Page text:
I typically advise my clients to have a binding no-shop in the Letter of Intent. This will ensure that the seller cannot try to find a better deal somewhere else, once the LOI is signed.
Sellers may insist on including a go-shop clause, which provides a certain period of time (usually around 50 days) to see if they can find a better deal.
Go-shops do not always yield higher-paying deals; in fact, the opposite may be true. According to The Wall Street Journal, deals in which targets insisted on go-shops were generally 24-62% lower than deals that weren’t shopped. Both Smithfield Foods and Rue21 recently failed to find better deals than the original offers.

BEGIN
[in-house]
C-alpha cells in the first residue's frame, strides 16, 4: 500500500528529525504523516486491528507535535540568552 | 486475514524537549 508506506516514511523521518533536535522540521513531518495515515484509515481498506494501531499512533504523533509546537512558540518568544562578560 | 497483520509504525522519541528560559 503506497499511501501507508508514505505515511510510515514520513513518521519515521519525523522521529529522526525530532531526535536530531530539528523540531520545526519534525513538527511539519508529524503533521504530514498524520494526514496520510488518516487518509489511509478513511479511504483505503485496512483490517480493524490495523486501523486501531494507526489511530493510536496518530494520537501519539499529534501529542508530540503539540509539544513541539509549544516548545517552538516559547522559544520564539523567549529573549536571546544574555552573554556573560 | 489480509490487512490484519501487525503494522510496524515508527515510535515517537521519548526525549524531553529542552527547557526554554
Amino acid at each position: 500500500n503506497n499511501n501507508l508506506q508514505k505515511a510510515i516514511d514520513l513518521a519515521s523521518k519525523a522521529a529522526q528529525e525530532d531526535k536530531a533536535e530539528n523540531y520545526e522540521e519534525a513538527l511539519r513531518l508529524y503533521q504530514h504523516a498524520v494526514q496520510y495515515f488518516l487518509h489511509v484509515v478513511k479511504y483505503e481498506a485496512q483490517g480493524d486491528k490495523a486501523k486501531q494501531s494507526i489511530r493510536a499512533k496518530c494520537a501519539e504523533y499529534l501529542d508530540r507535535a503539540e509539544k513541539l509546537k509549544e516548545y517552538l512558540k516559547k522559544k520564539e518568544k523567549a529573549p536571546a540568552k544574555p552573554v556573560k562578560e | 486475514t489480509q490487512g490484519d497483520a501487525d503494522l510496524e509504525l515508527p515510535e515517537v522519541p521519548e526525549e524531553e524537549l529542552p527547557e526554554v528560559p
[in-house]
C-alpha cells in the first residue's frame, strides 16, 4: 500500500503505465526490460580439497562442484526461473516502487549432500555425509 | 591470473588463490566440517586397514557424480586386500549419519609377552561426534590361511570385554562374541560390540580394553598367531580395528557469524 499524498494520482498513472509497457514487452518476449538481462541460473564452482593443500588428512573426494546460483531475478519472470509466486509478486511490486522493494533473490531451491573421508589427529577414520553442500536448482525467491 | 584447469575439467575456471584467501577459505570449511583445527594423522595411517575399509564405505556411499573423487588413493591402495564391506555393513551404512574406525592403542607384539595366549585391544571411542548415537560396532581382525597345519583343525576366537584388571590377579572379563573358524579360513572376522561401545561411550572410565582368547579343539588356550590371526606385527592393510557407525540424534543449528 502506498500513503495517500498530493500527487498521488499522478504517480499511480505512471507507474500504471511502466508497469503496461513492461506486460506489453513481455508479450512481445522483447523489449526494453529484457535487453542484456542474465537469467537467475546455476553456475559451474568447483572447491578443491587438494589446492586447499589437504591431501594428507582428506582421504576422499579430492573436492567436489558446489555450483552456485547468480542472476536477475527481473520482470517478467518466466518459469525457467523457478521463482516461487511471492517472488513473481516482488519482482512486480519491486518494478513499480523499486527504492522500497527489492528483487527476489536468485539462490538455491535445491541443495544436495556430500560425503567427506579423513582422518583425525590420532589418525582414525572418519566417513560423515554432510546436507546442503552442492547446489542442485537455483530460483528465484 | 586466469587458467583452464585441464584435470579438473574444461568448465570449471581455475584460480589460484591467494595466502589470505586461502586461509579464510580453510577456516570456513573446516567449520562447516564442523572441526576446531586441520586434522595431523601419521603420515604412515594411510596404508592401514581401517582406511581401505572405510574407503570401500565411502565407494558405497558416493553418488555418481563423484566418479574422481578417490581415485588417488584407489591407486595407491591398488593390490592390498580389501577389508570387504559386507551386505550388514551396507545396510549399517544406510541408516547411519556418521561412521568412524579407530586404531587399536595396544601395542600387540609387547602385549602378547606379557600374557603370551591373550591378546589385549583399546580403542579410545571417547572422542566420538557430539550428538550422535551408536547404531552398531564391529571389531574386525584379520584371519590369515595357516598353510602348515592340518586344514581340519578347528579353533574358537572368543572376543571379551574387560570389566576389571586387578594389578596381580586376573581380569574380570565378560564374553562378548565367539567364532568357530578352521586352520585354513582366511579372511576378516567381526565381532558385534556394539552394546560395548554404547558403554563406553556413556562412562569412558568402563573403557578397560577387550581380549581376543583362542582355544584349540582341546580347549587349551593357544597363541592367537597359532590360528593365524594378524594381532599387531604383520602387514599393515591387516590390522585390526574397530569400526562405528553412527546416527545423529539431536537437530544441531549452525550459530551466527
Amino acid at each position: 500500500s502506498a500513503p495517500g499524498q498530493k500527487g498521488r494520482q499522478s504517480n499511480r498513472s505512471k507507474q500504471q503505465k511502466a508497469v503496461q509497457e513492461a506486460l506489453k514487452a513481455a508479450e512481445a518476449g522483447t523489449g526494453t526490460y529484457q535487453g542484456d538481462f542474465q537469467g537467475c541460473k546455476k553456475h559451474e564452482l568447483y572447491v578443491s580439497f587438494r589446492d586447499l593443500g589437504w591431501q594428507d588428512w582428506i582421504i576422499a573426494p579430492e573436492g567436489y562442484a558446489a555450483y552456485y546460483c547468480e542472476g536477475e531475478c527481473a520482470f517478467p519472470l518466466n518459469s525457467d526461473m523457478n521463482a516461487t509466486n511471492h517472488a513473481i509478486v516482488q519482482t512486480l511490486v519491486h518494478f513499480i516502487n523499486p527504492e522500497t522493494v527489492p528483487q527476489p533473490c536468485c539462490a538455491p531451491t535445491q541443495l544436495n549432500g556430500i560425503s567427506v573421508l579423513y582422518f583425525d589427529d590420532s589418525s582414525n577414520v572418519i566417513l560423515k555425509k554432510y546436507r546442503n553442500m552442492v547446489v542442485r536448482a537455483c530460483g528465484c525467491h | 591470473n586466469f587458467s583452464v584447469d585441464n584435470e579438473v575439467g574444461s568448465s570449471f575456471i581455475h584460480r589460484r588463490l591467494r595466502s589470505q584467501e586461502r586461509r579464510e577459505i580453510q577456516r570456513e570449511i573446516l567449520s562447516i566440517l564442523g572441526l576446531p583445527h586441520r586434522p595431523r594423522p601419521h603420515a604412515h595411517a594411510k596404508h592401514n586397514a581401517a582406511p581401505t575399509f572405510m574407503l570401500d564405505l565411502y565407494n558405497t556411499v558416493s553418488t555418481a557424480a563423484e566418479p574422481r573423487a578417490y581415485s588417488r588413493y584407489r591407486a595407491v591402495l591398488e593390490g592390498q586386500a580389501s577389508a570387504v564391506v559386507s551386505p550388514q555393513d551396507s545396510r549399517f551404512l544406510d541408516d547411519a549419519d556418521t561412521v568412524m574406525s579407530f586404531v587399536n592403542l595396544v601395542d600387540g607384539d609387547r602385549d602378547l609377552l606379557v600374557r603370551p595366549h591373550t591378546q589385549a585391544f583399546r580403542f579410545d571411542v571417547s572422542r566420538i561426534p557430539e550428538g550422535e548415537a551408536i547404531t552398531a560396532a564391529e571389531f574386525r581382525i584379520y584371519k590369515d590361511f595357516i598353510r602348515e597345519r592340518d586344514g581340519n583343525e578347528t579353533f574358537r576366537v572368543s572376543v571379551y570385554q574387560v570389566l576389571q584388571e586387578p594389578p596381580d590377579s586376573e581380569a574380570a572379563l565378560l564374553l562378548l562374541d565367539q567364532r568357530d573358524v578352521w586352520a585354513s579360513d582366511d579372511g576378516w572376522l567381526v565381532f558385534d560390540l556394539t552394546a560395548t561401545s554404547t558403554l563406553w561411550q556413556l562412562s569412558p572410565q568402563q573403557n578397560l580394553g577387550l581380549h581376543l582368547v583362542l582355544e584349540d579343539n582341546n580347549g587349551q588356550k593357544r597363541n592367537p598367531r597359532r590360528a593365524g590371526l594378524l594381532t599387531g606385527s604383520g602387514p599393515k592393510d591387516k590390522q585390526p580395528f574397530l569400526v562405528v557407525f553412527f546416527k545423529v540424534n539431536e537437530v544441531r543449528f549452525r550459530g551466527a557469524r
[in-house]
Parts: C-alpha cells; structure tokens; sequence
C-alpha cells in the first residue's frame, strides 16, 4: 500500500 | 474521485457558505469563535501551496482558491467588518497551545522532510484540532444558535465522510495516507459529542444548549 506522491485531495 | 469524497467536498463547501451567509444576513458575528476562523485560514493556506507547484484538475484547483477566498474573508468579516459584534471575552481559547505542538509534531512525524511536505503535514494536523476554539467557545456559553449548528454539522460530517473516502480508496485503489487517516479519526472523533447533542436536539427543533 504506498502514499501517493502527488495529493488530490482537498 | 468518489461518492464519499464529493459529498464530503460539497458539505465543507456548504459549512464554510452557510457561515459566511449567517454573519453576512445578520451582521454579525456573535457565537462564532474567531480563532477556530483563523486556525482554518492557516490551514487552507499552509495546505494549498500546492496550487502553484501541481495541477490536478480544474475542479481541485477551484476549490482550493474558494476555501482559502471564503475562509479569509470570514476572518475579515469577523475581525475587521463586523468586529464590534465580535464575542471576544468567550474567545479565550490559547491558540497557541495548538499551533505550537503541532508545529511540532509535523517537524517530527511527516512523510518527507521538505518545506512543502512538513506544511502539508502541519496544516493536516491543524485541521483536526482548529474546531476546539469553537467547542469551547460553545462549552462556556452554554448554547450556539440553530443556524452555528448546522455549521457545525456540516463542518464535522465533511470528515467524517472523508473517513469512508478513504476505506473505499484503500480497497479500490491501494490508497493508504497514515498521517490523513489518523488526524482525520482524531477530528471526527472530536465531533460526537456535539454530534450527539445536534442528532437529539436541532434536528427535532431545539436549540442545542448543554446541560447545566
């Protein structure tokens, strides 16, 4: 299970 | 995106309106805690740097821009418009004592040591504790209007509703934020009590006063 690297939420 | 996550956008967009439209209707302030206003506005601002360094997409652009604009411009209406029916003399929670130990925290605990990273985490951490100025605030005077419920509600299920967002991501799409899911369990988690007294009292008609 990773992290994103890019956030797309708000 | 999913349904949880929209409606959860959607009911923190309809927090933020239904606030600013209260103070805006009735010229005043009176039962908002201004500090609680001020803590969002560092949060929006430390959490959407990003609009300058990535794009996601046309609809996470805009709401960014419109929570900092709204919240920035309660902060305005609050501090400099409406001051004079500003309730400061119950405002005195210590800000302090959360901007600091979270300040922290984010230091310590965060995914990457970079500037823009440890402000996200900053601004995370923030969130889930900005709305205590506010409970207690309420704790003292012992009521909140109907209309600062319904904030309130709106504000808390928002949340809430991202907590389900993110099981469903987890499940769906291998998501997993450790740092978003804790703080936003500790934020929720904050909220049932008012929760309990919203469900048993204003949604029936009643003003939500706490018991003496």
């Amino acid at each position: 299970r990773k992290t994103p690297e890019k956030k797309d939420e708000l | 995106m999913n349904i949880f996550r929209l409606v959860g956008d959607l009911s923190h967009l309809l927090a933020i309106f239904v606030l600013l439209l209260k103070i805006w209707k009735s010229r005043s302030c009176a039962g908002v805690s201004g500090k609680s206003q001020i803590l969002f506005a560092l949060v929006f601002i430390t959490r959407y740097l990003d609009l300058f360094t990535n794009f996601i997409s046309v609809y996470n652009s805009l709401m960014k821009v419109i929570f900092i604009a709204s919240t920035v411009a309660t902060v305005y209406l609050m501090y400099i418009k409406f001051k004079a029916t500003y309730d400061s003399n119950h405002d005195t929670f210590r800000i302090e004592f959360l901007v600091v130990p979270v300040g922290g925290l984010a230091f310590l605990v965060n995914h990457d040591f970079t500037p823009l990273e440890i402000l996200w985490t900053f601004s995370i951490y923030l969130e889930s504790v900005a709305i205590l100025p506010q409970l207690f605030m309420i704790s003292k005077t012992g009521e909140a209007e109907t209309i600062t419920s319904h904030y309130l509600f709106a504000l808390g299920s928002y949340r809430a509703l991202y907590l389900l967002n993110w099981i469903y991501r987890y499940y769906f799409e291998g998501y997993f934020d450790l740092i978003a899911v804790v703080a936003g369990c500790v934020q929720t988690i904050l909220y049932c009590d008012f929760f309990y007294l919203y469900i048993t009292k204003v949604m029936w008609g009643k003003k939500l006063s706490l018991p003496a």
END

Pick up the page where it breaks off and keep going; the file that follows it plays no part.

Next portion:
The Wall Streeet Journal suggests buyers may hold back on price when go-shops are included. This makes perfect sense to me. If you’re going to spend the time and resources to execute a LOI and move into performing due diligence, you don’t want the seller shopping for a better deal. If the seller does insist on a go-shop clause you may offer a lower price to compensate for the uncertainty.
Of course, there may be times when go-shops are appropriate. A go-shop clause may quell the dissent of minority shareholders who aren’t convinced that your deal is the best one out there. If after 50 days the majority owner informs them that there was no better deal, the rebellion stops. In effect, this is what Dell did earlier this year. However, shopping around did not yield any better deals than the original offer from Michael Dell & Silver Lake Partners.